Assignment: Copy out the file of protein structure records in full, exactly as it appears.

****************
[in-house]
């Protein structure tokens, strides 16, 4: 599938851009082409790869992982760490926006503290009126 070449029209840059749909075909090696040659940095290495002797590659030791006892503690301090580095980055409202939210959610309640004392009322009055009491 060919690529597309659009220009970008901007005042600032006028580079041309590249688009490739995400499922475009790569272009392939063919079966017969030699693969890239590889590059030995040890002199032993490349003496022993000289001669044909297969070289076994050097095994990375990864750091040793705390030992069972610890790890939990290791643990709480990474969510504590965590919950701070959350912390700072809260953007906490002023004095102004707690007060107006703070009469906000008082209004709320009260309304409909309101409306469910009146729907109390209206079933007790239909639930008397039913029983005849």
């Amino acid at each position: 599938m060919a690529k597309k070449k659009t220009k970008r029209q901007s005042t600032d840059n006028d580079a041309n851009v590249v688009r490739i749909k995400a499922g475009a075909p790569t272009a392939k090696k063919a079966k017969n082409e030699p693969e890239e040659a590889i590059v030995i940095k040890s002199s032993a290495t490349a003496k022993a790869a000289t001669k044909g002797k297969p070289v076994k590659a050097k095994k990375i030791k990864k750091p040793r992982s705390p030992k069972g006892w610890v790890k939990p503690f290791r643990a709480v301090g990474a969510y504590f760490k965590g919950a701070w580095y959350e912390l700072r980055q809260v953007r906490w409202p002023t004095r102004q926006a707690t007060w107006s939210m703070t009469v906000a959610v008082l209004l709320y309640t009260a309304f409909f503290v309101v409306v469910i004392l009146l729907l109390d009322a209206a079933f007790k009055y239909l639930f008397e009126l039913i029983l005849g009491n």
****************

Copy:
[in-house]
């Protein structure tokens, strides 16, 4: 599938851009082409790869992982760490926006503290009126 070449029209840059749909075909090696040659940095290495002797590659030791006892503690301090580095980055409202939210959610309640004392009322009055009491 060919690529597309659009220009970008901007005042600032006028580079041309590249688009490739995400499922475009790569272009392939063919079966017969030699693969890239590889590059030995040890002199032993490349003496022993000289001669044909297969070289076994050097095994990375990864750091040793705390030992069972610890790890939990290791643990709480990474969510504590965590919950701070959350912390700072809260953007906490002023004095102004707690007060107006703070009469906000008082209004709320009260309304409909309101409306469910009146729907109390209206079933007790239909639930008397039913029983005849």
């Amino acid at each position: 599938m060919a690529k597309k070449k659009t220009k970008r029209q901007s005042t600032d840059n006028d580079a041309n851009v590249v688009r490739i749909k995400a499922g475009a075909p790569t272009a392939k090696k063919a079966k017969n082409e030699p693969e890239e040659a590889i590059v030995i940095k040890s002199s032993a290495t490349a003496k022993a790869a000289t001669k044909g002797k297969p070289v076994k590659a050097k095994k990375i030791k990864k750091p040793r992982s705390p030992k069972g006892w610890v790890k939990p503690f290791r643990a709480v301090g990474a969510y504590f760490k965590g919950a701070w580095y959350e912390l700072r980055q809260v953007r906490w409202p002023t004095r102004q926006a707690t007060w107006s939210m703070t009469v906000a959610v008082l209004l709320y309640t009260a309304f409909f503290v309101v409306v469910i004392l009146l729907l109390d009322a209206a079933f007790k009055y239909l639930f008397e009126l039913i029983l005849g009491n």